Compositions and Kits

For example, composition, reaction mixture, or kit, can be provided that contains from 1 to 50,000 or more hook probes. In some cases, the composition, reaction mixture, or kit contains from 2 to 40,000, from 2 to 30,000; from 2 to 25,000; from 2 to 20,000; from 2 to 15,000; from 2 to 10,000; from 2 to 7,500; from 2 to 5,000; from 2 to 2,500; from 2 to 1,000; from 2 to 500; from 2 to 250; from 2 to 200; from 2 to 150; from 2 to 125; from 2 to 100; from 2 to 75; from 2 to 50; from 2 to 25, or from 2 to 10 different hook probes. In some cases, the composition, reaction mixture, or kit contains from 10 to 40,000, from 10 to 30,000; from 10 to 25,000; from 10 to 20,000; from 10 to 15,000; from 10 to 10,000; from 10 to 7,500; from 10 to 5,000; from 10 to 2,500; from 10 to 1,000; from 10 to 500; from 10 to 250; from 10 to 200; from 10 to 150; from 10 to 125; from 10 to 100; from 10 to 75; from 10 to 50; from 10 to 25, or from 10 to 20 different hook probes. In some cases, the composition, reaction mixture, or kit contains, contains about, contains at least, or contains at least about 10; 20; 30; 40; 50; 75; 100; 200; 250; 300; 400; 500; 750 ;1,000; 2,000; 3,000; 4,000; 5,000; 7,500; 10,000; 15,000; or more than 15,000 different hook probes.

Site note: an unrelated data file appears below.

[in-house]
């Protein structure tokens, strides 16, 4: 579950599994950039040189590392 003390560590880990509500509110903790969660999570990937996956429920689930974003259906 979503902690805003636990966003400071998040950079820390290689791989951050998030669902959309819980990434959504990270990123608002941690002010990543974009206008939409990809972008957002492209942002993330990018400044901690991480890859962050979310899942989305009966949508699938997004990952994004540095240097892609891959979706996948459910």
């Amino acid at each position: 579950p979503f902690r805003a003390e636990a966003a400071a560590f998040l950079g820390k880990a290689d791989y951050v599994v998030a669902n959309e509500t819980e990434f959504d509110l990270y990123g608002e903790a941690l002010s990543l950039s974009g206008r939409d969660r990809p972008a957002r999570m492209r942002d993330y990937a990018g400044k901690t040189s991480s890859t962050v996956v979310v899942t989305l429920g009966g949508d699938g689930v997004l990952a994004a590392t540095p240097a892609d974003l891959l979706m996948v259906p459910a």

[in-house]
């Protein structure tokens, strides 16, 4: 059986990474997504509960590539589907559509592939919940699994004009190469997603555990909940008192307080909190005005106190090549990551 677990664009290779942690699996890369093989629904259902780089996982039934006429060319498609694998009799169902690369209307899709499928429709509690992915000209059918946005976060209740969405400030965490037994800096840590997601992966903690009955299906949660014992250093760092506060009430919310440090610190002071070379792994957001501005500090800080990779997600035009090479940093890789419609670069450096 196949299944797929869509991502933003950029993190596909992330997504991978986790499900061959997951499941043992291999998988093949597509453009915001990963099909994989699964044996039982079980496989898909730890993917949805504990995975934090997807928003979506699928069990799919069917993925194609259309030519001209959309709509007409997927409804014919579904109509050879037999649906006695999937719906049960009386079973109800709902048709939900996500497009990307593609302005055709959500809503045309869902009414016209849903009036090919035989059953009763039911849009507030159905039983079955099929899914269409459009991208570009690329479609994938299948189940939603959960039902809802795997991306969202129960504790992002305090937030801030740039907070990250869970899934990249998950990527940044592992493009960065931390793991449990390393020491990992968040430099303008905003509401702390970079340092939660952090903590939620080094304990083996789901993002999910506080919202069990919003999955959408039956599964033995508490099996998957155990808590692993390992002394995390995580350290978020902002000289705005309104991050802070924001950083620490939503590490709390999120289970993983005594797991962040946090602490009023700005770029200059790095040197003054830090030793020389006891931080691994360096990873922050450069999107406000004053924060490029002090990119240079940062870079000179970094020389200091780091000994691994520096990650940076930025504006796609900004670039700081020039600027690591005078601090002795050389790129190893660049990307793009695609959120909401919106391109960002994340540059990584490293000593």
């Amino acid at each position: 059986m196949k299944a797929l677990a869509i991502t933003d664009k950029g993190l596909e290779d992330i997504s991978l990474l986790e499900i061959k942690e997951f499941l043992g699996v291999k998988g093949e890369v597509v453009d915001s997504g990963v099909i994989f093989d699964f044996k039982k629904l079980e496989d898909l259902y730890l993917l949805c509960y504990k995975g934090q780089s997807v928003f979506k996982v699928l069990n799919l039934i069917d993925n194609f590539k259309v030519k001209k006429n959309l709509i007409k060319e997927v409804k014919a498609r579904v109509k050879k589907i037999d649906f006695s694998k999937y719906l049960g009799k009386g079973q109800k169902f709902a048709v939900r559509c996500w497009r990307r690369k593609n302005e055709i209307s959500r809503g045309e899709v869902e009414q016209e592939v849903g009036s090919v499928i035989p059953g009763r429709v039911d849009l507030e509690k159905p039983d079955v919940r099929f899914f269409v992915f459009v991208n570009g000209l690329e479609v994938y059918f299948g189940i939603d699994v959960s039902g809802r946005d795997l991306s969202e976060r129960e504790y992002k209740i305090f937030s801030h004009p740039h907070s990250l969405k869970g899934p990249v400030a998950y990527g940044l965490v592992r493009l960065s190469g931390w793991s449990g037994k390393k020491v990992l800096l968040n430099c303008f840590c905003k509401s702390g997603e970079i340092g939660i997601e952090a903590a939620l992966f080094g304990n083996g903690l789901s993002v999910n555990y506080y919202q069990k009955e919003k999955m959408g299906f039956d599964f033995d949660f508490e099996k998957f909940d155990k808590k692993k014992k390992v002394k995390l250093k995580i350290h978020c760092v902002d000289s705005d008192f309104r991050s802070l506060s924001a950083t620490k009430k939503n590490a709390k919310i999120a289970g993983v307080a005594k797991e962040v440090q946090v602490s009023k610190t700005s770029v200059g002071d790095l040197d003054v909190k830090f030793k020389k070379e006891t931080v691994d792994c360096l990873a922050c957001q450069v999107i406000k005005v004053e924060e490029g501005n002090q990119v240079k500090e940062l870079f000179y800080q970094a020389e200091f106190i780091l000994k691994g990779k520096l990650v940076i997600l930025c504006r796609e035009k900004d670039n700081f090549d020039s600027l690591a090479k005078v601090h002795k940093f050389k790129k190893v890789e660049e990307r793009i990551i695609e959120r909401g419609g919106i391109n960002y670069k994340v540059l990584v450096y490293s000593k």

In some cases, the plurality of different hook probes is a panel of hook probes directed to a specific subset of target nucleic acids. For example, the hook probes can be a cancer panel directed to, e.g., genomic, regions of DNA known to affect cancer risk of an organism. As another example, the hook probes can be an exome or transcriptome panel directed to a substantial portion, or all, of the exome sequences or transcriptome sequences of an organism of interest. As yet another example, the hook probes can be a panel of hook probes for enrichment of nucleic acids that indicate the presence of a pathogen, or a group of pathogens, and/or virulence markers associated with such a pathogen or group of pathogens.